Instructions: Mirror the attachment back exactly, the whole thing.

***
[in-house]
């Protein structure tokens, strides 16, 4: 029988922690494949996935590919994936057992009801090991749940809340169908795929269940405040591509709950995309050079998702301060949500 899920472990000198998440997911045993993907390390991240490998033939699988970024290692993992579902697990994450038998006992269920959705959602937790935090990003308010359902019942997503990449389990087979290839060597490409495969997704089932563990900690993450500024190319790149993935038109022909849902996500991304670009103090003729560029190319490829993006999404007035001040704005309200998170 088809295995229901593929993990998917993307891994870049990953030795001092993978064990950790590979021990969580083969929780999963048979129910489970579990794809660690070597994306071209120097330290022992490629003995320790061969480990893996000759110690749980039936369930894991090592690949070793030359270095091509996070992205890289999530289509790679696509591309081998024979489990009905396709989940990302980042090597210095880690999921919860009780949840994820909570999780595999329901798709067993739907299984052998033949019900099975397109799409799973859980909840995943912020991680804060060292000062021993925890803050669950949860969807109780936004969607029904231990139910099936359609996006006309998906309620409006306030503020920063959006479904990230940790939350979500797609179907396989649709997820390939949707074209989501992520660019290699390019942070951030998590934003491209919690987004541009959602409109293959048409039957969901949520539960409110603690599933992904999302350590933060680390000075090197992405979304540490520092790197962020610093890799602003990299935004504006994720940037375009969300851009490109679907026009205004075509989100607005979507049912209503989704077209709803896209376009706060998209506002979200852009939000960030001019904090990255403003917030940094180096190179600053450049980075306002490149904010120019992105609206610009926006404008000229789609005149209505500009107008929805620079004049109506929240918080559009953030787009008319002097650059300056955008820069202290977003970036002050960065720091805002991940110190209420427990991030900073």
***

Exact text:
[in-house]
């Protein structure tokens, strides 16, 4: 029988922690494949996935590919994936057992009801090991749940809340169908795929269940405040591509709950995309050079998702301060949500 899920472990000198998440997911045993993907390390991240490998033939699988970024290692993992579902697990994450038998006992269920959705959602937790935090990003308010359902019942997503990449389990087979290839060597490409495969997704089932563990900690993450500024190319790149993935038109022909849902996500991304670009103090003729560029190319490829993006999404007035001040704005309200998170 088809295995229901593929993990998917993307891994870049990953030795001092993978064990950790590979021990969580083969929780999963048979129910489970579990794809660690070597994306071209120097330290022992490629003995320790061969480990893996000759110690749980039936369930894991090592690949070793030359270095091509996070992205890289999530289509790679696509591309081998024979489990009905396709989940990302980042090597210095880690999921919860009780949840994820909570999780595999329901798709067993739907299984052998033949019900099975397109799409799973859980909840995943912020991680804060060292000062021993925890803050669950949860969807109780936004969607029904231990139910099936359609996006006309998906309620409006306030503020920063959006479904990230940790939350979500797609179907396989649709997820390939949707074209989501992520660019290699390019942070951030998590934003491209919690987004541009959602409109293959048409039957969901949520539960409110603690599933992904999302350590933060680390000075090197992405979304540490520092790197962020610093890799602003990299935004504006994720940037375009969300851009490109679907026009205004075509989100607005979507049912209503989704077209709803896209376009706060998209506002979200852009939000960030001019904090990255403003917030940094180096190179600053450049980075306002490149904010120019992105609206610009926006404008000229789609005149209505500009107008929805620079004049109506929240918080559009953030787009008319002097650059300056955008820069202290977003970036002050960065720091805002991940110190209420427990991030900073």